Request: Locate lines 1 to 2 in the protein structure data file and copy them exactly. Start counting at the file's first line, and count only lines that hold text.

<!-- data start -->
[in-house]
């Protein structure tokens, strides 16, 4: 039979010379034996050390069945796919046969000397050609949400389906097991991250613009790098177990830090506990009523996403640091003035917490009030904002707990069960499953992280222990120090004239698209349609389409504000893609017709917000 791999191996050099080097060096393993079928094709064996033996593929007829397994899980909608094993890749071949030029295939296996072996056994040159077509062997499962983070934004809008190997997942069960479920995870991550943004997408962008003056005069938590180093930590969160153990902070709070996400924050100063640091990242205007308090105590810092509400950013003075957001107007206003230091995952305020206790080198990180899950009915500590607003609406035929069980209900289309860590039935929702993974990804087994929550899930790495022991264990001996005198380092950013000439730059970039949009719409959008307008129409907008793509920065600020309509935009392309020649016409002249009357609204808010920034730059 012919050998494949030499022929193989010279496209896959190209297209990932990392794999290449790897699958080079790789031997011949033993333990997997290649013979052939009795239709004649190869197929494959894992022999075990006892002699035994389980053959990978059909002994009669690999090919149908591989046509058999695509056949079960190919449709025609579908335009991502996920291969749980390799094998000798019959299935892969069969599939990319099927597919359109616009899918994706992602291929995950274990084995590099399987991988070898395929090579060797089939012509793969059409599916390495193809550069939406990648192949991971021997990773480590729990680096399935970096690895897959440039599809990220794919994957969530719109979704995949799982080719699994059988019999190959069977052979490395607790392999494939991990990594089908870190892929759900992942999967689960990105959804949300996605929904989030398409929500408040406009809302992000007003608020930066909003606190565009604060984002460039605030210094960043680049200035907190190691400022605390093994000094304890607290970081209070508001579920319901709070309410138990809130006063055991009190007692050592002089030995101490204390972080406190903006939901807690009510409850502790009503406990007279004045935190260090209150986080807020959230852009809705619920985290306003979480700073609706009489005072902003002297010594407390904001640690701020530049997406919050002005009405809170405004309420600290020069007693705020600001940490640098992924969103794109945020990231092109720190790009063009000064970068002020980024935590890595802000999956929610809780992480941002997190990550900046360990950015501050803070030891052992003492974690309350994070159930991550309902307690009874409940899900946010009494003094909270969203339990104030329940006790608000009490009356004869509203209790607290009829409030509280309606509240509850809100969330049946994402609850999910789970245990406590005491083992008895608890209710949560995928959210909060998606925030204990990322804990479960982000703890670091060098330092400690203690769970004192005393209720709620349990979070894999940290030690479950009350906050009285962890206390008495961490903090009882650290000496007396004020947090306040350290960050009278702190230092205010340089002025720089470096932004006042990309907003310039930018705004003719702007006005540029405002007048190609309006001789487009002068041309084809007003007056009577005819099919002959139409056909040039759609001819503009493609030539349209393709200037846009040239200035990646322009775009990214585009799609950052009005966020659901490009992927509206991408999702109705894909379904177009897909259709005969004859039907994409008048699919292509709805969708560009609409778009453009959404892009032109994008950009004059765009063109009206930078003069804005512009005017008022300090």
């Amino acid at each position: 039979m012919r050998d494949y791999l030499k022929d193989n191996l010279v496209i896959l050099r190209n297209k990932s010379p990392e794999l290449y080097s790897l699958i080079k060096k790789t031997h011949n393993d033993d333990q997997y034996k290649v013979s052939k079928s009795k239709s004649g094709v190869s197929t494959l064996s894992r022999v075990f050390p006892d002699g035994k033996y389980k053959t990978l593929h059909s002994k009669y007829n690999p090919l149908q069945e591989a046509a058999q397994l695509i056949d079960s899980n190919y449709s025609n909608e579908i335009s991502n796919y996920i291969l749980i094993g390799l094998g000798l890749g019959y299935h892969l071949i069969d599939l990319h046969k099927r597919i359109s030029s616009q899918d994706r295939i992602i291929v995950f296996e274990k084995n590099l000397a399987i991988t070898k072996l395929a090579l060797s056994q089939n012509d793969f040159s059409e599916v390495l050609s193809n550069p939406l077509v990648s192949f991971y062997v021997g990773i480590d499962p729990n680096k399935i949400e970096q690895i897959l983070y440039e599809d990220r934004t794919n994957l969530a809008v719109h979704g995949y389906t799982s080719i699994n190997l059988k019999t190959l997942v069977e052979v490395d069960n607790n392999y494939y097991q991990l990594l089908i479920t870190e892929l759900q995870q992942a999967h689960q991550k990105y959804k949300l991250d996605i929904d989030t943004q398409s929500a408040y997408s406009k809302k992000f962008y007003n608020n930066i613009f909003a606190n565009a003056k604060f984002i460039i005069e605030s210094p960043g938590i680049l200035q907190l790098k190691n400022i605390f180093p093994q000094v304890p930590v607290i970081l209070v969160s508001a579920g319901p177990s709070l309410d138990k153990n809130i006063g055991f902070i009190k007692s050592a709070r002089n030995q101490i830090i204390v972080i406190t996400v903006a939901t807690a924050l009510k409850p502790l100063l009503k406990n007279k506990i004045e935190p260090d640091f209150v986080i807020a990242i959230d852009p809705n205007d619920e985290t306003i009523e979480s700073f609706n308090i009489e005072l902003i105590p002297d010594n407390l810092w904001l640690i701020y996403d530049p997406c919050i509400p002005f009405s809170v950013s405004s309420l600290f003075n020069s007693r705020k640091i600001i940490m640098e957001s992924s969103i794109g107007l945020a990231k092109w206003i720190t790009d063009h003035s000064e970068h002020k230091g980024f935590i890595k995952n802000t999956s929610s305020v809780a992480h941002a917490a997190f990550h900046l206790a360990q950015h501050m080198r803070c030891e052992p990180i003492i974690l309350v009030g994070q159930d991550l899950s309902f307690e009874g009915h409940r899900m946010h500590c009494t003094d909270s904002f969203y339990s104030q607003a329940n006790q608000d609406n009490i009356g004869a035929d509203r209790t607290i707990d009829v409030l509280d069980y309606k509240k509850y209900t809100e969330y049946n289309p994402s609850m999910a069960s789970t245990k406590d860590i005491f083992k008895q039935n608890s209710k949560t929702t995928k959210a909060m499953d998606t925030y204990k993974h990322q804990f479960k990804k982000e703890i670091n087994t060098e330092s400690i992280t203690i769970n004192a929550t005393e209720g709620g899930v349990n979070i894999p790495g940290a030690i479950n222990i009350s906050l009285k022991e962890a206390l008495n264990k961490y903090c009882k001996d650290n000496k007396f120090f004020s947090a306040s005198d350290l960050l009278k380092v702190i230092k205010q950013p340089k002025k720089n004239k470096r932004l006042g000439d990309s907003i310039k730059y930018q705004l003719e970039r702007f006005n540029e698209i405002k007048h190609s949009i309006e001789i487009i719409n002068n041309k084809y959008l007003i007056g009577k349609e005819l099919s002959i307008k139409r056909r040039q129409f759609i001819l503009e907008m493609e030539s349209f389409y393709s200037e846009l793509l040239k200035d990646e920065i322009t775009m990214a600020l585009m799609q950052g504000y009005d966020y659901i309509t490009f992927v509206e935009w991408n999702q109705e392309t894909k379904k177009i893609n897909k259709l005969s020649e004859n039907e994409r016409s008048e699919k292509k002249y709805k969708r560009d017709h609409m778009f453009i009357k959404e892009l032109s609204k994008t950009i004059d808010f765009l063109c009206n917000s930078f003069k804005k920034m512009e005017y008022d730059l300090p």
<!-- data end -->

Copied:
[in-house]
């Protein structure tokens, strides 16, 4: 039979010379034996050390069945796919046969000397050609949400389906097991991250613009790098177990830090506990009523996403640091003035917490009030904002707990069960499953992280222990120090004239698209349609389409504000893609017709917000 791999191996050099080097060096393993079928094709064996033996593929007829397994899980909608094993890749071949030029295939296996072996056994040159077509062997499962983070934004809008190997997942069960479920995870991550943004997408962008003056005069938590180093930590969160153990902070709070996400924050100063640091990242205007308090105590810092509400950013003075957001107007206003230091995952305020206790080198990180899950009915500590607003609406035929069980209900289309860590039935929702993974990804087994929550899930790495022991264990001996005198380092950013000439730059970039949009719409959008307008129409907008793509920065600020309509935009392309020649016409002249009357609204808010920034730059 012919050998494949030499022929193989010279496209896959190209297209990932990392794999290449790897699958080079790789031997011949033993333990997997290649013979052939009795239709004649190869197929494959894992022999075990006892002699035994389980053959990978059909002994009669690999090919149908591989046509058999695509056949079960190919449709025609579908335009991502996920291969749980390799094998000798019959299935892969069969599939990319099927597919359109616009899918994706992602291929995950274990084995590099399987991988070898395929090579060797089939012509793969059409599916390495193809550069939406990648192949991971021997990773480590729990680096399935970096690895897959440039599809990220794919994957969530719109979704995949799982080719699994059988019999190959069977052979490395607790392999494939991990990594089908870190892929759900992942999967689960990105959804949300996605929904989030398409929500408040406009809302992000007003608020930066909003606190565009604060984002460039605030210094960043680049200035907190190691400022605390093994000094304890607290970081209070508001579920319901709070309410138990809130006063055991009190007692050592002089030995101490204390972080406190903006939901807690009510409850502790009503406990007279004045935190260090209150986080807020959230852009809705619920985290306003979480700073609706009489005072902003002297010594407390904001640690701020530049997406919050002005009405809170405004309420600290020069007693705020600001940490640098992924969103794109945020990231092109720190790009063009000064970068002020980024935590890595802000999956929610809780992480941002997190990550900046360990950015501050803070030891052992003492974690309350994070159930991550309902307690009874409940899900946010009494003094909270969203339990104030329940006790608000009490009356004869509203209790607290009829409030509280309606509240509850809100969330049946994402609850999910789970245990406590005491083992008895608890209710949560995928959210909060998606925030204990990322804990479960982000703890670091060098330092400690203690769970004192005393209720709620349990979070894999940290030690479950009350906050009285962890206390008495961490903090009882650290000496007396004020947090306040350290960050009278702190230092205010340089002025720089470096932004006042990309907003310039930018705004003719702007006005540029405002007048190609309006001789487009002068041309084809007003007056009577005819099919002959139409056909040039759609001819503009493609030539349209393709200037846009040239200035990646322009775009990214585009799609950052009005966020659901490009992927509206991408999702109705894909379904177009897909259709005969004859039907994409008048699919292509709805969708560009609409778009453009959404892009032109994008950009004059765009063109009206930078003069804005512009005017008022300090």